Glancing out the window, I noticed shadows cast by trees and shrubs in the yard had grown long, finally appearing cool and friendly. Sunset was an hour away. Earlier in the day the sun had been hot and the air overly humid so I had stayed indoors. Now was my chance to comfortably enjoy my backyard.
One of the first things I wanted to do was visit my newly transplanted apple tree near the backside of my property. It made me happy to see how healthy his leaves were. I greeted him, “Hello Harold Haralson, have the deer been leaving you alone?” Several silver reflective ribbons that I’d tied to a few of his branches flapped in the breeze, glinting brightly in the late evening sunshine. As if answering a comment he’d made, I answered as I turned to continue my yard inspection, “Yes. It does look that way. Very good. Carry on.” Continue reading
I turned off the highway and onto the road where my house is located. Not a trace of the setting sun remained in the sky. Stars twinkled from a dark-blue, velvety ceiling. A bright sliver of the moon smiled crookedly down upon us. Slowing down to drive the final mile to the house, I told my daughter Tammie, “It’s such a nice summer night. Let’s open the windows and enjoy the night-time smells and sounds.”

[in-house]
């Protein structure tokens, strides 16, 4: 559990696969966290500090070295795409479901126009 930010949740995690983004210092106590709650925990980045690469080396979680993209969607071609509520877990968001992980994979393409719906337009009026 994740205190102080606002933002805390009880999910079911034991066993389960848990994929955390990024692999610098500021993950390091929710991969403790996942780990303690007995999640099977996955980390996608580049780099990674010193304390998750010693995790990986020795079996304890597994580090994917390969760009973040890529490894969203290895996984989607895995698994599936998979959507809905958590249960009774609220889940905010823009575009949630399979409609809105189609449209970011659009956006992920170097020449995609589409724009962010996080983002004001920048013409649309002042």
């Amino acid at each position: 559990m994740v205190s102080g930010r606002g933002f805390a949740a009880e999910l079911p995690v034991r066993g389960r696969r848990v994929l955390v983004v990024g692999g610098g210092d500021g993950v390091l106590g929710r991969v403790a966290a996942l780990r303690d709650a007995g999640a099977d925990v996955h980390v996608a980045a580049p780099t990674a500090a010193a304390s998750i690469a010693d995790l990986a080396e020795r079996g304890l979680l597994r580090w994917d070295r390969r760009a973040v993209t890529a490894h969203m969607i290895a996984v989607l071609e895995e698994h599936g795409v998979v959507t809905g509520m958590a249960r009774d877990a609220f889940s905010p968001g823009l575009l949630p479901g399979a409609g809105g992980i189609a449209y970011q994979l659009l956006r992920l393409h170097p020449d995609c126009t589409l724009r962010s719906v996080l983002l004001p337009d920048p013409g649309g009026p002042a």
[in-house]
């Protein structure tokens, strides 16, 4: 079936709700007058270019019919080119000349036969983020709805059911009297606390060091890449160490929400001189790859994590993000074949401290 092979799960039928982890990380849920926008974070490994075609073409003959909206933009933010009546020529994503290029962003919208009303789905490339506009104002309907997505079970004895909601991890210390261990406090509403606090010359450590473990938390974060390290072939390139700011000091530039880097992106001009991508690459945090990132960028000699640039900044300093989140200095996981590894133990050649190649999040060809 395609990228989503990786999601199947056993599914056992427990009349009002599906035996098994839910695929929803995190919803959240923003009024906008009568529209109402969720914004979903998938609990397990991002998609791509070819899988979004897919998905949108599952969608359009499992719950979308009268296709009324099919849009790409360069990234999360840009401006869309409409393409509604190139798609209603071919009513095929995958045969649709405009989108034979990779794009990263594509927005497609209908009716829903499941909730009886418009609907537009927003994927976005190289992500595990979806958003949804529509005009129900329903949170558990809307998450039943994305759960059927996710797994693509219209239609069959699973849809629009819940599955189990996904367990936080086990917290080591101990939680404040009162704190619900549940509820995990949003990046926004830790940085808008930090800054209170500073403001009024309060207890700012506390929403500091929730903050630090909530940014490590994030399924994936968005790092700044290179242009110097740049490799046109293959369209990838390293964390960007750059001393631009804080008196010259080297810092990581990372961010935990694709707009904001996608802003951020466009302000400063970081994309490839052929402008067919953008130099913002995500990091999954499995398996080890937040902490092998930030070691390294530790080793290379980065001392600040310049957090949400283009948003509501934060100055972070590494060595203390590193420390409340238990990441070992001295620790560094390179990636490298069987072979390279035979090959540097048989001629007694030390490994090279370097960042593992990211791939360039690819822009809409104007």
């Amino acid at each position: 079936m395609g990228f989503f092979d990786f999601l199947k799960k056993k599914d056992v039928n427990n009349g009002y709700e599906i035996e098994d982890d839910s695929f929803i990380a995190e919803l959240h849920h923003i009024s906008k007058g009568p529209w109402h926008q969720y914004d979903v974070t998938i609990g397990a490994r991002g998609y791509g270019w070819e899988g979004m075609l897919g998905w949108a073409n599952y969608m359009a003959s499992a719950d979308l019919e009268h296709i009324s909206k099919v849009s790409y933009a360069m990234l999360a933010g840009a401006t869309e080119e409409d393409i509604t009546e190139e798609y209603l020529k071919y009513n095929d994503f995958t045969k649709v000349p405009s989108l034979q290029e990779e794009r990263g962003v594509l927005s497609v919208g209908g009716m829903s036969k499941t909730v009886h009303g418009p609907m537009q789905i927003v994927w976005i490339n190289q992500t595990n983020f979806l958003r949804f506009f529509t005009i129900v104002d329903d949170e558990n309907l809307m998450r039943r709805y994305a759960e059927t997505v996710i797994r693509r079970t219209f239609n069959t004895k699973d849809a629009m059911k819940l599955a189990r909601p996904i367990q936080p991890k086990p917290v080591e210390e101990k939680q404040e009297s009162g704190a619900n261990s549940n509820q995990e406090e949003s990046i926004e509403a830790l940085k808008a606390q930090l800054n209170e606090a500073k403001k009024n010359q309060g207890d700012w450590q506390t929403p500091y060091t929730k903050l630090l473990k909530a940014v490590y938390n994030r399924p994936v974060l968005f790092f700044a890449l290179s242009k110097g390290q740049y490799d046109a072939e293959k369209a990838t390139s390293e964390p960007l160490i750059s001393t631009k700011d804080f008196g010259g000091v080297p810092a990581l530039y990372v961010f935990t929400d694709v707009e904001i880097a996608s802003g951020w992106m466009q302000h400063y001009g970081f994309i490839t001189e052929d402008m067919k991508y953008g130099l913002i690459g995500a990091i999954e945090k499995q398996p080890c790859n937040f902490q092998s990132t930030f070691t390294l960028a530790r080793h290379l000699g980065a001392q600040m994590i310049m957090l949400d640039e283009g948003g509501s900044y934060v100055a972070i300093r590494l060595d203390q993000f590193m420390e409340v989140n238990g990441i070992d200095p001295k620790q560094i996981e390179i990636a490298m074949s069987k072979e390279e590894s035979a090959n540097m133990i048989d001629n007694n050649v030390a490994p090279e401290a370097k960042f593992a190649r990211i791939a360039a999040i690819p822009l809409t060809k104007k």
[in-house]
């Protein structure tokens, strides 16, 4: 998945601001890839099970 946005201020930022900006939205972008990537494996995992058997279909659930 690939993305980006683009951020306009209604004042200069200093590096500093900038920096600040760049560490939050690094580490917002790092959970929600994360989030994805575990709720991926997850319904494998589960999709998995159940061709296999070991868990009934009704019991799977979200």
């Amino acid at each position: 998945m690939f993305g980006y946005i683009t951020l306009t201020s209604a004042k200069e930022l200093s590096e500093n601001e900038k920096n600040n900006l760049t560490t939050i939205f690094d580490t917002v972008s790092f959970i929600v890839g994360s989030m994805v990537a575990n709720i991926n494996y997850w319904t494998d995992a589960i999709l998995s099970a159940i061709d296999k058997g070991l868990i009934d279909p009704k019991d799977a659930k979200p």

We immediately caught the faint scent of a skunk and heard tree frogs croaking friendly greetings to one another. Then the beam of my headlights picked up the reflective eyes of a small creature in the grass alongside the road. I said, “I see a half-cat.”
After taking a sniff of the air my daughter answered with a chuckle, “Half cat, as in half cat and half skunk?”
Glancing over at Tammie with a grin on my face, I said, “No, this creature looks like it is all cat. The skunk we smell is hiding somewhere. I’m calling it a half-cat because it isn’t home and there isn’t a house nearby.”
Sounding perplexed, Tammie questioned, “How does that make it a half-cat?” Continue reading
My daughter Tammie and I rushed from the moment our alarm clock went off, until the moment we completed the airport’s check-in and security requirements. After collecting our freshly x-rayed purses and carry-ons, we dropped down onto a nearby bench. A young man, woman and small child who had been churned out of the bureaucratic mill right behind us, stopped to take a selfie. They crowded together as the man held the camera phone out, giving the instruction, “Say, Cheese!”
Glancing around, I noticed this part of the airport looked more like a shopping mall. The lighting was dimmer and small stores lined the halls. Scrutinizing the wares, Tammie asked, “We have plenty of time before boarding. Would you like to shop around a little?”
I said, “Sure! I’ll get a magazine to read while waiting and when we’re on the airplane.”